africa · Intentional Living

Thanksgiving for Home

I kind of missed out on Day 3, so I’m going to combine Day 3 and 4, with one post now, and one post tonight.

Day 3:

When I lived abroad, by village standards, my house was great. It had 4 walls, a roof, windows that mostly closed, and a door that not only closed but locked. I had a decent pit latrine and a clean yard with a big clothesline. There were evens some trees, and a fence that kept the neighbor’s goats and cows out. The water tap was only about 30 feet from my door, in the middle of the yard, and the electricity worked most days.

By American standards, what I had wouldn’t be call a house. Critters could crawl beneath the gap until my door, and chunks of my walls periodically fell down. My roof didn’t leak, but there was no ceiling, so the metal would pop and creak in the sun, and the rain was deafening. My floor was bare cement, and my walls were plastered cement. There was no insulation, so when the temperatures soared above 100F, or plunged before the freezing point, I was miserable. And on winter winter days, my curtain would fluttered around in the breeze leaking through my drafty windows.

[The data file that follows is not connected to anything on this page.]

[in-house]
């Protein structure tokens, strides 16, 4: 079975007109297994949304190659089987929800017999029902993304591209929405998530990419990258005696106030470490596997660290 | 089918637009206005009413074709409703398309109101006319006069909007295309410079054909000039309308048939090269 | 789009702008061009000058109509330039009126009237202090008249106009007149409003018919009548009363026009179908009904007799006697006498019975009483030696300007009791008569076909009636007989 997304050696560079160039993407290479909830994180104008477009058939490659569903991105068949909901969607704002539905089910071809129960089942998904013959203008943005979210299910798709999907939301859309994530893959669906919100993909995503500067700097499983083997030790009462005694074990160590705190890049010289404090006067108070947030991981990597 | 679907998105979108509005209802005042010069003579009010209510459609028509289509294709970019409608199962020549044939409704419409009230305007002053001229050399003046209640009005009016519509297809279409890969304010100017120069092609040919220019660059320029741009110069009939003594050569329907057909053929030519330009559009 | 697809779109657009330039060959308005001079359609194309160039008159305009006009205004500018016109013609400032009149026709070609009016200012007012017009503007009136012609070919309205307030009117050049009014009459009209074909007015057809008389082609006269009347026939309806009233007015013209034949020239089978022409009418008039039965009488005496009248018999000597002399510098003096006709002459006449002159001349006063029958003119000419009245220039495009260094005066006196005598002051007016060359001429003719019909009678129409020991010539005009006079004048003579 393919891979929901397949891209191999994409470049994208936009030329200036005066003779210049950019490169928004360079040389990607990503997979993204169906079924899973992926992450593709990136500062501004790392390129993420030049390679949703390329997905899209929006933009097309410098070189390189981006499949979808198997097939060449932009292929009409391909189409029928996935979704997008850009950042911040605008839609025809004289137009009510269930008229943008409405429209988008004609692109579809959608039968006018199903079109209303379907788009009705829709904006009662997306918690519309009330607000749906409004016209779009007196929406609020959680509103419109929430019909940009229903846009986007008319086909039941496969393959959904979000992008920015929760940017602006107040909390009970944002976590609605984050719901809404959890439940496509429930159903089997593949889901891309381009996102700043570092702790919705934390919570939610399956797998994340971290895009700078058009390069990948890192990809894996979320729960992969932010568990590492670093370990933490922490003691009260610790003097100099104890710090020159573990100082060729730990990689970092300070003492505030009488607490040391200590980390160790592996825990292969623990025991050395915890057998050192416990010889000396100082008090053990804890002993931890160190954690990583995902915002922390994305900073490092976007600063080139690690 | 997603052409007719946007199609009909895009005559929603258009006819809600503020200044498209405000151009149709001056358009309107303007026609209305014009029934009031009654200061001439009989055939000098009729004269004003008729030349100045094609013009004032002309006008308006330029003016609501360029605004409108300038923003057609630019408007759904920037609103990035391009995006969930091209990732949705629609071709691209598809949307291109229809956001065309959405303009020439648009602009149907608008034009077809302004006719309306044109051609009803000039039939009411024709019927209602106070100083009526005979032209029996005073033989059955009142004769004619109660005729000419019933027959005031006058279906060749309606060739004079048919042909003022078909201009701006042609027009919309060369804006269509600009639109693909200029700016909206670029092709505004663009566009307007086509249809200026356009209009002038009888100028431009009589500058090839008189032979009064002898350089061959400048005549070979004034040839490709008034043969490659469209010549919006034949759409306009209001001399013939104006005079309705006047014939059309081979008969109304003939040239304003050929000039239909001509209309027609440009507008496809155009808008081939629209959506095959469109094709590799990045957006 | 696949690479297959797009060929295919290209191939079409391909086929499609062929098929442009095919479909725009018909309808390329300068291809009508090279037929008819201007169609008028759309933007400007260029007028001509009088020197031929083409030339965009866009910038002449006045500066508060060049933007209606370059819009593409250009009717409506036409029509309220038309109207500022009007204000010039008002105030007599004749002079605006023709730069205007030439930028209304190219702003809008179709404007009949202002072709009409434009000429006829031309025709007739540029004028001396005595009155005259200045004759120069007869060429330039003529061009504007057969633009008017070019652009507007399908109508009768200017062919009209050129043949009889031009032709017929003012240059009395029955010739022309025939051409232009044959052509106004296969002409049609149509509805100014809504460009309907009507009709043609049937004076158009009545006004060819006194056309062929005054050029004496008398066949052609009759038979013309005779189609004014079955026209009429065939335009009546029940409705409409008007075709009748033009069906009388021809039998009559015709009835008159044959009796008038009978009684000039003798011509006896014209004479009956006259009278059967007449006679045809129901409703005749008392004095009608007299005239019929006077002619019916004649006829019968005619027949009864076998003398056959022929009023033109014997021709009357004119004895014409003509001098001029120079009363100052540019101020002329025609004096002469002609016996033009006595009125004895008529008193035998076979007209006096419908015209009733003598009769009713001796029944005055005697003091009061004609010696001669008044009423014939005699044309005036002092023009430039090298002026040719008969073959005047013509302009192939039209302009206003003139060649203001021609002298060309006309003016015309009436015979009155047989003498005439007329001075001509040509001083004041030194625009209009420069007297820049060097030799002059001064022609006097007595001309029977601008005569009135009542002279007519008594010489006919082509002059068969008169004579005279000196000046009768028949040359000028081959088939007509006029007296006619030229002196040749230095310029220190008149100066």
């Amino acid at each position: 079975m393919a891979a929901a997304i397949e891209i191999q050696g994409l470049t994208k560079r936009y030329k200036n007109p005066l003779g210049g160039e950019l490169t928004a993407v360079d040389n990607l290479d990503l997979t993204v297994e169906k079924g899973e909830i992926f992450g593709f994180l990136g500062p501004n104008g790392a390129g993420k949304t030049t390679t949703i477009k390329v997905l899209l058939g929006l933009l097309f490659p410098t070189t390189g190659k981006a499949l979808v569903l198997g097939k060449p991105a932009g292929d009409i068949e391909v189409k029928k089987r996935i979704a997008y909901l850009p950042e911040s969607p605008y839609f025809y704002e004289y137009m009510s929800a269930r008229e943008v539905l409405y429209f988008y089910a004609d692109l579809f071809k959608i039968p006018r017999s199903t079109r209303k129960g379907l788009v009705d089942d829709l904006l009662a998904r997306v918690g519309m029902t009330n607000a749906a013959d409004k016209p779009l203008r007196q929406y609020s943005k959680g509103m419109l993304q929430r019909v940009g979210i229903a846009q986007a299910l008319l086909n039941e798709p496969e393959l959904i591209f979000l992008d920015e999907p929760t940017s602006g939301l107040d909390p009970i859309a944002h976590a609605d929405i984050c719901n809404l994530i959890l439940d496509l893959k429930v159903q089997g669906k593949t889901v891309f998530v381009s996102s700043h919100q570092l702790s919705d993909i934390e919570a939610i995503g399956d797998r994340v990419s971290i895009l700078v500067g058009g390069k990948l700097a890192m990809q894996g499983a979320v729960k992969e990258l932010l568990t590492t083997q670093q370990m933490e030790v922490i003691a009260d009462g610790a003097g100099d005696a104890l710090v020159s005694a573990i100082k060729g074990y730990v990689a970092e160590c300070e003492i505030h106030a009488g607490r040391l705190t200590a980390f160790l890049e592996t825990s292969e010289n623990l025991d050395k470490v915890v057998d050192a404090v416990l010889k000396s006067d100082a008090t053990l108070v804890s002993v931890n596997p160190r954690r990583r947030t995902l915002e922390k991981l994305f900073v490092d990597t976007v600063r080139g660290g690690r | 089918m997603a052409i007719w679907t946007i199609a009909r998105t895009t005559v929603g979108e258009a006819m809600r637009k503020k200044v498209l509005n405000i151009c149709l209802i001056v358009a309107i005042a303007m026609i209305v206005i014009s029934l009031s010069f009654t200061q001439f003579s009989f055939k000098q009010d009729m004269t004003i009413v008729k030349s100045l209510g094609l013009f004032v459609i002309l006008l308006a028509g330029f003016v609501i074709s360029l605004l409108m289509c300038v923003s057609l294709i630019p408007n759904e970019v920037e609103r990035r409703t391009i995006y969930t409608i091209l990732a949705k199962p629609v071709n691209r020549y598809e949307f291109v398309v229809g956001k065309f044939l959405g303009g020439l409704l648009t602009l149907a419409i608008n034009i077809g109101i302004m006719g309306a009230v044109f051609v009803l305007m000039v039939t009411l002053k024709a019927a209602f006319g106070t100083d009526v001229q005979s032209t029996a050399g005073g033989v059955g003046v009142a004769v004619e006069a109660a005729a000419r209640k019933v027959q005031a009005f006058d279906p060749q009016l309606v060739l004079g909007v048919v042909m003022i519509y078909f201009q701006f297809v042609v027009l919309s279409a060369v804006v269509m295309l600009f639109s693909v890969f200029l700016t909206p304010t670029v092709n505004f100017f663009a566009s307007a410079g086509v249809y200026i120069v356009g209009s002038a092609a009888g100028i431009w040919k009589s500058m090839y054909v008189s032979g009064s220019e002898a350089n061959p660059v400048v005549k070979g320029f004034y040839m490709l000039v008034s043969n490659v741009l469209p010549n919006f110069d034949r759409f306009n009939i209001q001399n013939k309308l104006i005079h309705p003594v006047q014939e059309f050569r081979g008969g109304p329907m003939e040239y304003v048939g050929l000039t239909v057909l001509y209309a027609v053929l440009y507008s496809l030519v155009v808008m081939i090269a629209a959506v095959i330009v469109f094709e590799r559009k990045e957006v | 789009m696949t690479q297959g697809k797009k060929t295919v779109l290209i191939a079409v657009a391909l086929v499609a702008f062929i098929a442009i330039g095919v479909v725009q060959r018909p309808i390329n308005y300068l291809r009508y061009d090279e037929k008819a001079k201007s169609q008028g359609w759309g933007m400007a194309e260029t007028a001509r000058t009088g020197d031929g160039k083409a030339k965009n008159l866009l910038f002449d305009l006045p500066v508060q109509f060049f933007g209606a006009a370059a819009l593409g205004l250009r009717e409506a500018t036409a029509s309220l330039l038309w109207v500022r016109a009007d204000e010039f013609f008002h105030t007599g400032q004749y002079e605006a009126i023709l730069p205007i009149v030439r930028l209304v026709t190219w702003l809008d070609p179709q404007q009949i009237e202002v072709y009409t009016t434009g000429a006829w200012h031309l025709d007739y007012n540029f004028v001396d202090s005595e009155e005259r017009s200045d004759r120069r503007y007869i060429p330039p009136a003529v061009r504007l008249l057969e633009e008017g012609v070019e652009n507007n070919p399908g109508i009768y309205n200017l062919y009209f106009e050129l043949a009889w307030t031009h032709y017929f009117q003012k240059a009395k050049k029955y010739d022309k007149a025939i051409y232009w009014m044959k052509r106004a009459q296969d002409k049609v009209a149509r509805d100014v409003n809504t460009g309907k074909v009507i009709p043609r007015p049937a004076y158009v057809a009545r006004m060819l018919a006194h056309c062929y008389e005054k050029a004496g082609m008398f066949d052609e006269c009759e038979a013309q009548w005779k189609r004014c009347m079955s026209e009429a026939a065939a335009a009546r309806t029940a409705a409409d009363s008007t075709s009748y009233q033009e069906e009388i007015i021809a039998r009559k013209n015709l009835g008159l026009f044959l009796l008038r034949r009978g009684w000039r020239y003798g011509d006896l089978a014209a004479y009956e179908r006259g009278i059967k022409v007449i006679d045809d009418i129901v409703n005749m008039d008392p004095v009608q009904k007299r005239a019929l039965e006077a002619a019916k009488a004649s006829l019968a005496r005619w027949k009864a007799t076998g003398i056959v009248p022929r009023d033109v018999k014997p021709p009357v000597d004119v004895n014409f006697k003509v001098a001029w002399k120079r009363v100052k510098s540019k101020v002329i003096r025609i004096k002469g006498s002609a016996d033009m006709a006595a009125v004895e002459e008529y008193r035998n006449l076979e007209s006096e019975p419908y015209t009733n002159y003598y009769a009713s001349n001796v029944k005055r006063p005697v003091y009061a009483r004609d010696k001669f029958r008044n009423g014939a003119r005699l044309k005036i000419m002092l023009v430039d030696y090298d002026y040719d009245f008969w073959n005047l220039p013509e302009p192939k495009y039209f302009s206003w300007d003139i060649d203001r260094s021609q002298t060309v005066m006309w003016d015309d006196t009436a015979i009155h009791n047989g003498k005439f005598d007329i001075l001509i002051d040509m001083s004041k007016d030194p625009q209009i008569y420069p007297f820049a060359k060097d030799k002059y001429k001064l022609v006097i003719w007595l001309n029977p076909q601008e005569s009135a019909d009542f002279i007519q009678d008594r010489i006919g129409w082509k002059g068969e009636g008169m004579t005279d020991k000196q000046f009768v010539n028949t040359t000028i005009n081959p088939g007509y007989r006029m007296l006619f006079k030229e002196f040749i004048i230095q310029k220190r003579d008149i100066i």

But it was home. It kept me dry, and safe. And it was a sanctuary in a world that was foreign to me. 

Now that I’m back in the states, I really appreciate how homes are built here. Even if they are drafty, or have a leaky basement, or those pain-in-the-butt storms windows that you have to put on each year, homes here are still good. They have roofs AND ceilings. You won’t understand the importance of ceilings until you experience a Kalahari downpour beneath a metal roof.

Even with my headphones up completely, I still couldn’t hear the movie I was watching on my laptop.

And again, my home there was far nicer than most in my village. When my Dad came to visit, he commented on the chicken coops he saw along the highway as we drove to my village. He didn’t understand why there were so many.

And he was flabbergasted when he realized they were people houses, not chicken coops or cattle pins.

Because a few pieces of corrugated metal slapped together don’t make a house in our culture.

I am thankful to have a home. I am extraordinarily thankful that it has things like insulation, a ceiling, running water, and electricity. Because, no matter what we think in the USA, those ARE luxuries that many people in the world don’t enjoy.

So whether your home is your dream home, or a work in progress, or even something you can barely stand…

Give thanks for it today.


 

I’ll post tonight about Day 4 of Thanksgiving, so keep an eye out!

-Jen

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